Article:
The record date, or day of record, and the ex-dividend date of a stock are both important dates relating to stock purchasing and reporting. These dates help determine which investors will receive dividends and when they will receive them.
Companies use dividends to distribute profits to shareholders and may pay out dividends in several different ways, including cash dividends, stock dividends, or property dividends. Cash dividends are the most common type of disbursements and are typically sent to stockholders via check or direct deposit. Stock dividends are paid out in the form of company shares.
- The record date is set by the board of directors of a corporation and refers to the date by which investors must be on the company's books in order to receive a stock's dividend.
- An ex-dividend date is dictated by stock exchange rules and is usually set to be one business day before the record date.
- If the stock sale has not been completed by the ex-dividend date, then the seller on record is the one who receives the dividend for that stock.
The record date is the cut-off date used to determine which shareholders of a stock are entitled to a dividend. The record date is set by the board of directors of a corporation. Based on the record date, the board of directors can also determine who should receive stock reports and other financial information relating to the investment.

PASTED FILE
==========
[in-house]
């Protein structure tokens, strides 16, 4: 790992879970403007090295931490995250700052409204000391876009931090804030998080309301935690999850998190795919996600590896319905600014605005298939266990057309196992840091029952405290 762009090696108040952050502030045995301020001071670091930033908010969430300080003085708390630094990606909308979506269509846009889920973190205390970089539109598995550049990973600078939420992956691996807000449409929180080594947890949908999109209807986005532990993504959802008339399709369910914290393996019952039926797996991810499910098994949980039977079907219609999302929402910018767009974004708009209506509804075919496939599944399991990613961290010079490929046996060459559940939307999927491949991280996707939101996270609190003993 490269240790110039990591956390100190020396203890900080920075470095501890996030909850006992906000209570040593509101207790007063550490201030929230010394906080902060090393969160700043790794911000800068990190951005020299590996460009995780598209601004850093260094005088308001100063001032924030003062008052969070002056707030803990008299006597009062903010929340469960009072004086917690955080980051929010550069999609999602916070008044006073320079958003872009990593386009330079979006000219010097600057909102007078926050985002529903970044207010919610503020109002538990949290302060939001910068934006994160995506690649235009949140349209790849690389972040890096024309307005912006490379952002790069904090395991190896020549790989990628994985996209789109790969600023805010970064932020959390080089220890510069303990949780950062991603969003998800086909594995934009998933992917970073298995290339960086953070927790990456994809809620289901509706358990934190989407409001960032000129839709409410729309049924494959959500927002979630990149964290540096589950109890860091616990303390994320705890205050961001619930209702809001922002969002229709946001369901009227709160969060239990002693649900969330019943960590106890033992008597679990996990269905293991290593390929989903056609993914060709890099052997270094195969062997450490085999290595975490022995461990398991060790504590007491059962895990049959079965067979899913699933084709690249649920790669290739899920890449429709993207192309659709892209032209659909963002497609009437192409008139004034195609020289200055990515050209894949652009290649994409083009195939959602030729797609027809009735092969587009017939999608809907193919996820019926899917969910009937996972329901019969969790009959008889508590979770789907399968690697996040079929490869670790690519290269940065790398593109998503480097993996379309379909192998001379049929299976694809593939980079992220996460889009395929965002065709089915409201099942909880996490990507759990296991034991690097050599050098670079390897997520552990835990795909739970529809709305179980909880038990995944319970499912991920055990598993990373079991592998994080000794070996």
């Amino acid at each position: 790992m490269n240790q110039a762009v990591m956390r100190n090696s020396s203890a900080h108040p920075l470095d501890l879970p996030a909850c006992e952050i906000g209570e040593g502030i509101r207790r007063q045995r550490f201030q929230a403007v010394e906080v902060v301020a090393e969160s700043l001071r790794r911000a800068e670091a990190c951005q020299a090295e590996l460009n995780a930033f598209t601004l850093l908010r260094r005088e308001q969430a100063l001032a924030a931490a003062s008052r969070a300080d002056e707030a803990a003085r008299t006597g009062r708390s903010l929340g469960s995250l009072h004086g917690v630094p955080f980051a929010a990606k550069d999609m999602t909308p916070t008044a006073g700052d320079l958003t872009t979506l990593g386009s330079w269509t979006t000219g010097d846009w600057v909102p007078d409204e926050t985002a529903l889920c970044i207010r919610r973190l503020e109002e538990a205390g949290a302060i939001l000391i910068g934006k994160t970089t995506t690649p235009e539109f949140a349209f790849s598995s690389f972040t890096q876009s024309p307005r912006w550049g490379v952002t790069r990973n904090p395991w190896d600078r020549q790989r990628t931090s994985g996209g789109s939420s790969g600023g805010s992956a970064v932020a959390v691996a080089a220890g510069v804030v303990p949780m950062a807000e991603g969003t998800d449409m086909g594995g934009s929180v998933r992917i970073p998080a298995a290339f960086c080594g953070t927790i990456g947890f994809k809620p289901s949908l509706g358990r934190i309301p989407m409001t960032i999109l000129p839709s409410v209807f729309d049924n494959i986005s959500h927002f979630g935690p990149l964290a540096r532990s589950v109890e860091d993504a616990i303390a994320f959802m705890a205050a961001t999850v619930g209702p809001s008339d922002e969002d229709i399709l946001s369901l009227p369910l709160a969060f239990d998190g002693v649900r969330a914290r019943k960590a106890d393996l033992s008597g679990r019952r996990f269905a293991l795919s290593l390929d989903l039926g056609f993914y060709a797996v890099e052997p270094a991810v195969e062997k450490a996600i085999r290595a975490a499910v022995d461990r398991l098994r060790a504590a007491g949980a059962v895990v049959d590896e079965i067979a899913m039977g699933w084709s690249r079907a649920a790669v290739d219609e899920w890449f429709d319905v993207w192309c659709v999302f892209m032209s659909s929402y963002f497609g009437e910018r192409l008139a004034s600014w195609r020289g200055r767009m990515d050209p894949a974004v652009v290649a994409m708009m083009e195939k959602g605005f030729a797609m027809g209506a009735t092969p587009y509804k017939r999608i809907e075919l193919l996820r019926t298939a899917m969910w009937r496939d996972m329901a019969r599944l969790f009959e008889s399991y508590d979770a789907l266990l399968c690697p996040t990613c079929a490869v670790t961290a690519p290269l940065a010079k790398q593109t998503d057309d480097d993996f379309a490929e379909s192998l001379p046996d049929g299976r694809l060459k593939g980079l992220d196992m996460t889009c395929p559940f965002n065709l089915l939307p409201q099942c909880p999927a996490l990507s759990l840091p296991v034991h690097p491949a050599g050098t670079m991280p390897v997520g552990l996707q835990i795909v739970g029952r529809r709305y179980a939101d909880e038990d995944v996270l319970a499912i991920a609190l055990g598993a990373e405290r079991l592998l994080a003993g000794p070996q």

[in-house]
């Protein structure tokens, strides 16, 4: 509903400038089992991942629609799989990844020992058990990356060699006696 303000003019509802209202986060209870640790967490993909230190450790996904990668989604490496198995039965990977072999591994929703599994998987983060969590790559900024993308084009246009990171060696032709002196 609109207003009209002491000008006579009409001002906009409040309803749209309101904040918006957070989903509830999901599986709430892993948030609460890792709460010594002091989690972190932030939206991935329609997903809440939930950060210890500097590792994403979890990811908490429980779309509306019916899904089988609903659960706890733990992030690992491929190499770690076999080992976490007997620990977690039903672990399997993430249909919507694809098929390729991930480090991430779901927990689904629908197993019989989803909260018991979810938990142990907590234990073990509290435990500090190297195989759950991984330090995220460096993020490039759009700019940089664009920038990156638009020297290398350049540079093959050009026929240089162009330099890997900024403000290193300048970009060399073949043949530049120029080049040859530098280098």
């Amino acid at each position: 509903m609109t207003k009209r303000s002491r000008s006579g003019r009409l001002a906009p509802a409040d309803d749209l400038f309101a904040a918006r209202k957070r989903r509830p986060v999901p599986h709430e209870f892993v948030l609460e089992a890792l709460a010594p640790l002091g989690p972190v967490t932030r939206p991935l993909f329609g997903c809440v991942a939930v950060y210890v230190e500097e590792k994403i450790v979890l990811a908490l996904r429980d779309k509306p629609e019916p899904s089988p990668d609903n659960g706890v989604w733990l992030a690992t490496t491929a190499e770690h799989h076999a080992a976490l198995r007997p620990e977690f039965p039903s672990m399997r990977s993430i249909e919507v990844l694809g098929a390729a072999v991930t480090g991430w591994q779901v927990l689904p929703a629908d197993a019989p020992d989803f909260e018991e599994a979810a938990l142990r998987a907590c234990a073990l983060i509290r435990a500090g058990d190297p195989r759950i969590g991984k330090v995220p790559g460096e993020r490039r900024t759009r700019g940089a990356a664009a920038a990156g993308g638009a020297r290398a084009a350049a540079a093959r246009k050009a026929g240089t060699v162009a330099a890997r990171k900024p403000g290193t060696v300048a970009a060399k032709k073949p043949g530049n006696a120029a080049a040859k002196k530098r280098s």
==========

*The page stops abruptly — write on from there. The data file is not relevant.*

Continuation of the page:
The ex-dividend date (or ex-date) of a stock is dictated by stock exchange rules and is usually set to be one business day before the record date. In order for an investor to receive a dividend payment on the listed payment date, they would need to have their stock purchase completed by the ex-dividend date. If the stock sale has not been completed by the ex-dividend date, then the seller on record is the one who receives the dividend for that stock.
For example, on April 2, company XYZ declares a dividend for holders of record on May 30. This means that the record date is set for May 30. The ex-dividend date would then typically fall two days prior, or May 28. If an investor or trader is not holding shares of XYZ by the end of the trading day on May 28, they would not be eligible to receive the dividend.
What The Experts Have to Say:
The Advisor Insight
Brandon Opre, CFP®
TrustTree Financial, Fort Lauderdale, FL
The legal definitions are pretty straightforward: the ex-dividend date is one day prior to the record date. So if you want the dividend, you need to be an owner the day before the ex-dividend date.
Many people use the term "trading ex," which means the time has already passed to get the dividend. If a stock is "trading ex," that means you can buy it but will not get the dividend for that current period. When a stock is trading ex, sometimes it is valued lower (hypothetically by the amount of the dividend) on the ex-dividend date.